When local journalist Phil Croucher sat down to write his new book The Road to the NHL (MacIntyre Purcell Publishing), he knew he wasn’t going to make everyone happy. In it, he tells the stories of 25 Maritime hockey players who made it to the NHL. “I wanted to be fair regionally,” he explains. “I didn’t want an overabundance of Nova Scotians…There’s been a bit of debate about who I picked. It’s not meant to be disrespectful to anyone to leave them out. These are 25 stories, telling different sides of the game. They’re not necessarily the best of the best.”

Croucher’s careful attention to balance is this book’s strength, as he tells the 25 stories. In addition to geographic diversity, he carefully documents hockey’s different eras. “I definitely wanted to make sure there were some current guys,” he says. “Brad Marchand doesn’t have the same resume as some of these guys, but I wanted younger readers to be able to relate too. And Marchand’s path certainly isn’t the same as Forbes Kennedy’s in the 1950s…. And while they read about Brad Marchand, they get to learn about guys they’ve never heard of.”

He also took care to maintain journalistic balance, refusing to succumb to the gushiness that often mars this sort of sports writing. “It’s not so much about hockey as it is the journey,” he says. “They’re really human-interest stories. We’re talking about guys leaving home at age 16, that’s tough. There’s a lot of twists and turns around the way.”

He does have his favourites, though. “Jody Shelley is one,” he says. “I grew up a Mooseheads fan. To watch him then and now see where he is, and get to interview him about those days is cool. He’s one of the first Mooseheads to make the NHL.”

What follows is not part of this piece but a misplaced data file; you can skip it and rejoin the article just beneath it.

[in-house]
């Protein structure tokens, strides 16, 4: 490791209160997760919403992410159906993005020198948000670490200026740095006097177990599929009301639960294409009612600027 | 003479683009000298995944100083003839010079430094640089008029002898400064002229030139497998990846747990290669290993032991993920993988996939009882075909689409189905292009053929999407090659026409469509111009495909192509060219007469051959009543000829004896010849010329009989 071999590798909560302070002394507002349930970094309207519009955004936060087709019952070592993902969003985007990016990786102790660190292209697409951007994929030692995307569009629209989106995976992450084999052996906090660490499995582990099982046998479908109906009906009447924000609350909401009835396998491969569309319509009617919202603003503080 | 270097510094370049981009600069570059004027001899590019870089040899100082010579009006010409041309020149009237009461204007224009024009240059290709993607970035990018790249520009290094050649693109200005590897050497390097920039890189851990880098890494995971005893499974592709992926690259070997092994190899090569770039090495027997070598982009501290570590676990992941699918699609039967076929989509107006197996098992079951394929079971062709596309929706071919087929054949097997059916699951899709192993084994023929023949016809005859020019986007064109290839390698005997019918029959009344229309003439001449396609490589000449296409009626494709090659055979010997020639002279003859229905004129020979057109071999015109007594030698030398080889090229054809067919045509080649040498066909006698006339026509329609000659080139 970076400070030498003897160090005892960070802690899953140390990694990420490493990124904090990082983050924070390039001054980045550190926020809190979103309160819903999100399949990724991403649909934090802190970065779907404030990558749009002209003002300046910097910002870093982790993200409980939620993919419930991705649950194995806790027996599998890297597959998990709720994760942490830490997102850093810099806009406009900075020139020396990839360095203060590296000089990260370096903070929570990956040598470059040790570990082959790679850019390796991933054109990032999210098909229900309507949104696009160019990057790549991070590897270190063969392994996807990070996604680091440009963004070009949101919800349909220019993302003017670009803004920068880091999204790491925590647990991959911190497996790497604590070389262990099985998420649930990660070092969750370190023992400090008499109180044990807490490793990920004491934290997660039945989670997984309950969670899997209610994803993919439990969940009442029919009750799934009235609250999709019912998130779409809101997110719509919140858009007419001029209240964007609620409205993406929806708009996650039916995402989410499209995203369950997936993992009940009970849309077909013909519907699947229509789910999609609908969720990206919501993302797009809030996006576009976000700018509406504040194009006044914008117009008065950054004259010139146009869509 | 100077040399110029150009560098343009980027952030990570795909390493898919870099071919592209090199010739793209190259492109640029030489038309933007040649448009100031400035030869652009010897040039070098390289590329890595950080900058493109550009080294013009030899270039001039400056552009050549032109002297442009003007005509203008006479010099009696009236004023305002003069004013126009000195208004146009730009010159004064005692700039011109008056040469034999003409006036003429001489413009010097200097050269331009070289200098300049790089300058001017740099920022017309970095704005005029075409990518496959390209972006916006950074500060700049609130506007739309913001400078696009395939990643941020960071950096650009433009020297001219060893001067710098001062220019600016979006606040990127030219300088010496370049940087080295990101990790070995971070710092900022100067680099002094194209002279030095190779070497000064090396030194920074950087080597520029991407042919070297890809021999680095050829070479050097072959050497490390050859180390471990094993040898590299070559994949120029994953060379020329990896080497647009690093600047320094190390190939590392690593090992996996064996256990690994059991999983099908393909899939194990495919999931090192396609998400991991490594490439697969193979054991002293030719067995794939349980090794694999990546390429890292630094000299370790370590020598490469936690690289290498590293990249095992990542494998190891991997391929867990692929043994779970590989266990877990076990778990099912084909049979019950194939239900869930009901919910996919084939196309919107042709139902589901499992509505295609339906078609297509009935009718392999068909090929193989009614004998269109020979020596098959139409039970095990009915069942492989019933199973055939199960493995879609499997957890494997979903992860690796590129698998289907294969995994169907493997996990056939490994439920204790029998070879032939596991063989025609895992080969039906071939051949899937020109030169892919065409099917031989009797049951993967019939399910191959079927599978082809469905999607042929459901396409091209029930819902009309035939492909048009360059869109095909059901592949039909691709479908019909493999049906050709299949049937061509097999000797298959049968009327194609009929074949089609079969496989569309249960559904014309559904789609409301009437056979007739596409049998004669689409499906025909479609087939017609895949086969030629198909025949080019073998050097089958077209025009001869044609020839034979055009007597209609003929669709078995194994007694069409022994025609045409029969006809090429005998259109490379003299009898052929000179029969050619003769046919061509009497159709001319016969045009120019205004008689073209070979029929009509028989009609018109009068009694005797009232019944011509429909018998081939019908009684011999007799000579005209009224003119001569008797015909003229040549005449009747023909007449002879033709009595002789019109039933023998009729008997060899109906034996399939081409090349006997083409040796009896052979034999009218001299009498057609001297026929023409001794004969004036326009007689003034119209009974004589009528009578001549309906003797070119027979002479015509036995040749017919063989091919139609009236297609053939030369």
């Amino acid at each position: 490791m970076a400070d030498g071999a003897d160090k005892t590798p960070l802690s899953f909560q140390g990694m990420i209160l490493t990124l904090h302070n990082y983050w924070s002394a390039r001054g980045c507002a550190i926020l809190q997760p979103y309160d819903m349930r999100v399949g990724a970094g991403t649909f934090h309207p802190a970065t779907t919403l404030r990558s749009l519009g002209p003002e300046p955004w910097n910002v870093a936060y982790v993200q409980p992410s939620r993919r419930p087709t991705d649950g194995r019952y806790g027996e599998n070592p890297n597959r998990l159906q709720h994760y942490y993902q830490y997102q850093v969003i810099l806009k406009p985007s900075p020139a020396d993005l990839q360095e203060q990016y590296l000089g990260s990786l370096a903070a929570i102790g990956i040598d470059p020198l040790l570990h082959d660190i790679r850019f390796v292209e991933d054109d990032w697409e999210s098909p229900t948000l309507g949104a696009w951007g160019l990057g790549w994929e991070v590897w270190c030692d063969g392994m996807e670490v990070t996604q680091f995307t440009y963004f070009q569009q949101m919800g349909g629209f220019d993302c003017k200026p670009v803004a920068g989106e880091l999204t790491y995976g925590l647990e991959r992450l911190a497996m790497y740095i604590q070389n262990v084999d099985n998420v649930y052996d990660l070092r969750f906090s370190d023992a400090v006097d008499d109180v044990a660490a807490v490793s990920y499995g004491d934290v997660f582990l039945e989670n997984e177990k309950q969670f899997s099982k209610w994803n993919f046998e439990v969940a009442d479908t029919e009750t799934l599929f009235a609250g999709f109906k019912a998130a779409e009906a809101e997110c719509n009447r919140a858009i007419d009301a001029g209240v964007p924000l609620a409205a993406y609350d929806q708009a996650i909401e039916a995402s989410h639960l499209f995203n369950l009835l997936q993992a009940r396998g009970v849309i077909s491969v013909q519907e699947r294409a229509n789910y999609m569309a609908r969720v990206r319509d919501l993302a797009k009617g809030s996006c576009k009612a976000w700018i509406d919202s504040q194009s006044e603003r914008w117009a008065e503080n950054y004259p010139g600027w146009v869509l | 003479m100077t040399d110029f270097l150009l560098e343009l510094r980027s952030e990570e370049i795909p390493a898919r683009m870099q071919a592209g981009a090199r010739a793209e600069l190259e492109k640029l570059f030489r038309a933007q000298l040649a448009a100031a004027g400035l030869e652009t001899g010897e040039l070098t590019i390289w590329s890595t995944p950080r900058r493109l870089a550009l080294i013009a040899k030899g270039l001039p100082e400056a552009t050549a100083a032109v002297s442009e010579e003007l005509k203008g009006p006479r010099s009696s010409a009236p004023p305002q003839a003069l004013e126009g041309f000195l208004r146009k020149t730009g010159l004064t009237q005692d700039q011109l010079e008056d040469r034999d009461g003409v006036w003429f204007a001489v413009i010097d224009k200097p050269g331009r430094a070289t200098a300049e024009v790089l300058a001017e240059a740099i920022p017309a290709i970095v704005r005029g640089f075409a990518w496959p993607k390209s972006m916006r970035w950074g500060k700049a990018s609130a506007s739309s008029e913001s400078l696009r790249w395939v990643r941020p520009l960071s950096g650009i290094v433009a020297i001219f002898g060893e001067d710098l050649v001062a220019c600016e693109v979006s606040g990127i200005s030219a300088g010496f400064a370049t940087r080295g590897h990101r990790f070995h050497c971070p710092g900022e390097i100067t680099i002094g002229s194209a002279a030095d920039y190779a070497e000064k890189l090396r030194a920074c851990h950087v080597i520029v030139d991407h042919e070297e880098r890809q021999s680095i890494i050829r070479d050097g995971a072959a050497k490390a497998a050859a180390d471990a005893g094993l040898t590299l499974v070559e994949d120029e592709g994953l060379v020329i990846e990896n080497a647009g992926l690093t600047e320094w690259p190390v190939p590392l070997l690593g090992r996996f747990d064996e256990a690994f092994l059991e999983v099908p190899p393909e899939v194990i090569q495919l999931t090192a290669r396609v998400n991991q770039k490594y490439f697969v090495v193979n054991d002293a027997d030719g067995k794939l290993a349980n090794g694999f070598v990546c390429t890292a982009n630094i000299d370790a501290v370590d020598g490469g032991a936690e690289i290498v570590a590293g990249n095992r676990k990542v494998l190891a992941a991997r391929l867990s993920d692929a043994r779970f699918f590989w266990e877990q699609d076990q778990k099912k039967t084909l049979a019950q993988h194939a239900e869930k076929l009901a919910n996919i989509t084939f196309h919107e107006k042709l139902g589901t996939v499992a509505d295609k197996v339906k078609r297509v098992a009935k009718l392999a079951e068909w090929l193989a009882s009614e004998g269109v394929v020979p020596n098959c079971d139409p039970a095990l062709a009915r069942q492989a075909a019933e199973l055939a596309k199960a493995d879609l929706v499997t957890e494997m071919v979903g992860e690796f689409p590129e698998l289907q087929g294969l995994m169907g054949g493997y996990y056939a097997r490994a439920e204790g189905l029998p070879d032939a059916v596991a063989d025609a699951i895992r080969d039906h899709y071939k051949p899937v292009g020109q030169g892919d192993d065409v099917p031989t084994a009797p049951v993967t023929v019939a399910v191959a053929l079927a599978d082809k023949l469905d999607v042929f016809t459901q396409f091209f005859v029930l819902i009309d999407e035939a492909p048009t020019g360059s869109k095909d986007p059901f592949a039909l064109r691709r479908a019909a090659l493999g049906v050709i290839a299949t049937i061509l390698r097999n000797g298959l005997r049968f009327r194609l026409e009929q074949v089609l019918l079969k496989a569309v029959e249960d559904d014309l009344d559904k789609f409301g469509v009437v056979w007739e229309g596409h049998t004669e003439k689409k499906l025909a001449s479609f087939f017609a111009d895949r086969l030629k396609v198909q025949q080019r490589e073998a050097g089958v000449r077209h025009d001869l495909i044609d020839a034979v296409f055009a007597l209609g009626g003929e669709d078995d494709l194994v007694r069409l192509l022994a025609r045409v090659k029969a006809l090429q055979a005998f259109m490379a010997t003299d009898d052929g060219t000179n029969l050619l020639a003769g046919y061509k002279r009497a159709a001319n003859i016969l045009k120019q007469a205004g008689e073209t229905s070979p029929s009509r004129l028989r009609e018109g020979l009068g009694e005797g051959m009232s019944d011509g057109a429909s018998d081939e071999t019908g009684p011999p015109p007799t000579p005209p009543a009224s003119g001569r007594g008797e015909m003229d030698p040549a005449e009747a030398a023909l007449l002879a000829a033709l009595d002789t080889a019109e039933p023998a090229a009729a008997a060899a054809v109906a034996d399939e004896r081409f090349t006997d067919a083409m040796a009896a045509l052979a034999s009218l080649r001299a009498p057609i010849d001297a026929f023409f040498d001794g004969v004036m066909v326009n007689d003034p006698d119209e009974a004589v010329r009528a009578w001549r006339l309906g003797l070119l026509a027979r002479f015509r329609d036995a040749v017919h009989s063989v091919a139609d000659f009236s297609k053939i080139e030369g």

Another is trailblazing Boston Bruin Willie O’Ree, the NHL’s first black player. “His was a story I’d heard and I knew we’d be talking about him a lot,” Crocher says. “But to actually hear him talking about it is incredible—there’s no animosity for what he went through. He said ‘I’d do it all over again.’”

And for Croucher, the great thing about writing a book like this is that there’s no shortage of fodder for future editions. “I’m not sure what I’ll do next but there are a lot more stories to tell,” he says. “When I wrote it, Nathan MacKinnon was still playing junior, but obviously he could be in the next volume.”

Croucher will be signing the book on December 7 from noon to 1:30 p.m. at Coles at the Halifax Shopping Centre and 2:30 to 4 p.m. at Chapters Bayers Lake.

CORRECTION: An earlier version of this story gave incorrect times for the book signings. The information above is correct. Halifax Magazine regrets the error.

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